By Jim Cusack
Sunday December 17 2006
IN THE ordinary run of things, the murders of Marlo Hyland, at his in Finglas home on Tuesday morning, and that of Gerard Byrne near the Financial Services Centre on Wednesday, should be two-day wonders which grabbed headlines and, for a moment, had the Government on the back foot over law and order.
But why did Anthony Campbell, a decent, hard-working young man who witnessed Hyland's murder, become a deliberate victim of the hired hit-men now operating in Dublin?
Despite the Taoiseach's apparent assurance that there was no evidence of IRA involvement, some well-placed Garda sources were last week insisting that there was no evidence that IRA or ex-IRA gunmen were not responsible.
For months, Garda surveillance teams had been monitoring Hyland's strange relationship with one of the most evil and dangerous figures thrown up by the Northern Troubles.
Dessie O'Hare was released almost two years ago, after serving 14 years of a 40-year sentence for kidnapping Dublin dentist John O'Grady. The 1987 abduction was one of the worst security crises in the history of the State but, for O'Hare, it was just one incident in a litany of terrorist crimes, including up to 30 murders of security force members in the North, Protestant civilians and members of his own republican terrorist community.
Since being paroled, O'Hare has been openly associating with members of the Dublin criminal underworld, most prominently the man named as the murderer of Veronica Guerin, Eugene Holland.
O'Hare was also covertly filmed in cars and in the company of Marlo Hyland, though there does not appear to have been any serious attempt to rearrest him over his obvious breach of parole conditions, which stipulate that he should not associate with criminals or terrorists.
Last weekend, a few days before Hyland's murder, O'Hare made the seemingly bizarre decision to visit Lourdes, though there has never been any indication that he was religious.
Some gardai believe he was providing himself with an alibi, and that he had been complicit in setting up Hyland for murder.
Given O'Hare's history of knocking off his erstwhile associates in the deadly Irish National Liberation Army, the theory is being treated seriously.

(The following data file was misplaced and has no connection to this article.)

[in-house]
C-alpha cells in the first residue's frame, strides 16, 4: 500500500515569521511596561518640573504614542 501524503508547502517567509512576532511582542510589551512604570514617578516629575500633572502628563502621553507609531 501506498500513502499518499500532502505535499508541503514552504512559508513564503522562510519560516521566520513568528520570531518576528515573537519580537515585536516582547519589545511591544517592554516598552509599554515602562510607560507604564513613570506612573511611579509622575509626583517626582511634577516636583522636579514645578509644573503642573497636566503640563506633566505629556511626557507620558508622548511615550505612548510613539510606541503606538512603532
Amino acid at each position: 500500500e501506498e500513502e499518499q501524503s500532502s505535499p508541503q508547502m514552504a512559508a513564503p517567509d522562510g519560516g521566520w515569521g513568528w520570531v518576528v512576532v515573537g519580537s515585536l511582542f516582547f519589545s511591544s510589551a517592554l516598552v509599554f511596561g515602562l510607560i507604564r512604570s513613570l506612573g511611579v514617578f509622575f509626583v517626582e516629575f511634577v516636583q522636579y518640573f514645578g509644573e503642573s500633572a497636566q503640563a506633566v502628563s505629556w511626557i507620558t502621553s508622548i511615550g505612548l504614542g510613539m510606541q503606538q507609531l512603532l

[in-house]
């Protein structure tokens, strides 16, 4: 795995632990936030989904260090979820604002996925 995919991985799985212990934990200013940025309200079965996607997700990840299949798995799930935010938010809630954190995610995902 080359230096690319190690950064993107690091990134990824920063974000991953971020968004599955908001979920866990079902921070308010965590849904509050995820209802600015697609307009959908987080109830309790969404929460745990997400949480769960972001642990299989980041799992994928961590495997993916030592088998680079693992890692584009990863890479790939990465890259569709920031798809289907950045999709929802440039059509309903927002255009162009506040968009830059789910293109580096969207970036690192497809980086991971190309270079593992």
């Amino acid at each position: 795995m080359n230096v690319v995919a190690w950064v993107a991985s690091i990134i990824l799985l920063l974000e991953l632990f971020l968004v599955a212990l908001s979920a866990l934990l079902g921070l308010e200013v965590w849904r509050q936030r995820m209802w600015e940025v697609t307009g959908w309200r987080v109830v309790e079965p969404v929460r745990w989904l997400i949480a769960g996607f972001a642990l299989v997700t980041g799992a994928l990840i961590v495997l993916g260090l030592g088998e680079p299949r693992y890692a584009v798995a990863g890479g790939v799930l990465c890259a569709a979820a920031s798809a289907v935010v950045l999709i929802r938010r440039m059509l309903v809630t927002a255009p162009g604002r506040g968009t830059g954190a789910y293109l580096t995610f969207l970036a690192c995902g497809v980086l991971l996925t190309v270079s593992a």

O'Hare is only the most high profile of the figures who developed their terrorist skills in the crucible of the Troubles and who, after it ended, decided to use their skills for profit in the Irish organised crime scene.
The chilling point about the murder of Anthony Campbell, the young plumber fixing a radiator in Hyland's house, is this: the murderers were very well prepared, knowing that Hyland's female relative and child left at a certain time every morning.
The hit was timed for that brief window, when Hyland was supposed to be alone in the house, and there would be no witnesses.
They would have seen Anthony Campbell start his work. At that point the killers made the decision that he too must be murdered.
Unlike "ordinary decent" criminals who could depend on simply threatening the young plumber, they made the judgment of professional killers: that the sole witness would be eliminated.
Anthony Campbell was murdered with a single shot to the head, also the mark of a trained, professional killer.
There is strong evidence that organised crime is being supplemented by the professional skills that were previously the preserve of only the IRA and one or two other terrorist groups.
There is also strong evidence that former IRA members, including men freed under the Good Friday Agreement, are now at the centre of organised crime in Ireland.
The manner of Gerard Byrne's murder last Wednesday has also given rise to suspicions that an outside killer did the job. He was shot dead with a single round to the back of the head, then shot four times.
This is reminiscent of two assassinations carried out by a former republican-turned-assassin in the border area, who shot dead former INLA boss Dominic McGlinchey's wife Mary, at her home in Dundalk, in 1987, and subsequently shot another ex-INLA man, 'Mad' Nicky O'Hare, also in Dundalk in November 2000.
A former IRA officer commanding (OC) is said to have been stood down at the start of 2004, after a series of media revelations about hijackings and other major crimes he was involved in. However, gardai say the man is still surrounded by former IRA associates, and has links to several major criminal endeavours, including drug and cigarette smuggling.
His predecessor as Dublin IRA OC is now based in Alicante and is using former IRA arms supply routes to ship drugs and cigarettes - often accompanied by weapons - to the Dublin crime gangs.
One man in his late 40s who was serving a large sentence for explosives, and released under the Good Friday Agreement, is also closely associated with one of the city's biggest heroin gangs, which has shipped huge amounts of the drug into Ireland.
This gang is run by a close relative who had connections with Sinn Fein in Dublin, but was not known as an IRA member. This younger man dropped his political connections as his drugs operations grew.
Another Belfast man, now in his 50s, who was released under the agreement, has also been linked to some of the tiger kidnappings in which families are held hostage while key-holders are brought to post offices, banks or business premises where money is held.
His gang was responsible for the tiger kidnapping in Rochestown in Cork in May last year, in which a businessman and his family were held hostage.
Two men were caught at the scene when the family was freed but the Belfast man escaped. He was later arrested and questioned but released for lack of evidence.
Gardai say he is still involved in crime, in the border and Dublin areas, where he has links to other former IRA man and is a continuing danger to the public.
- Jim Cusack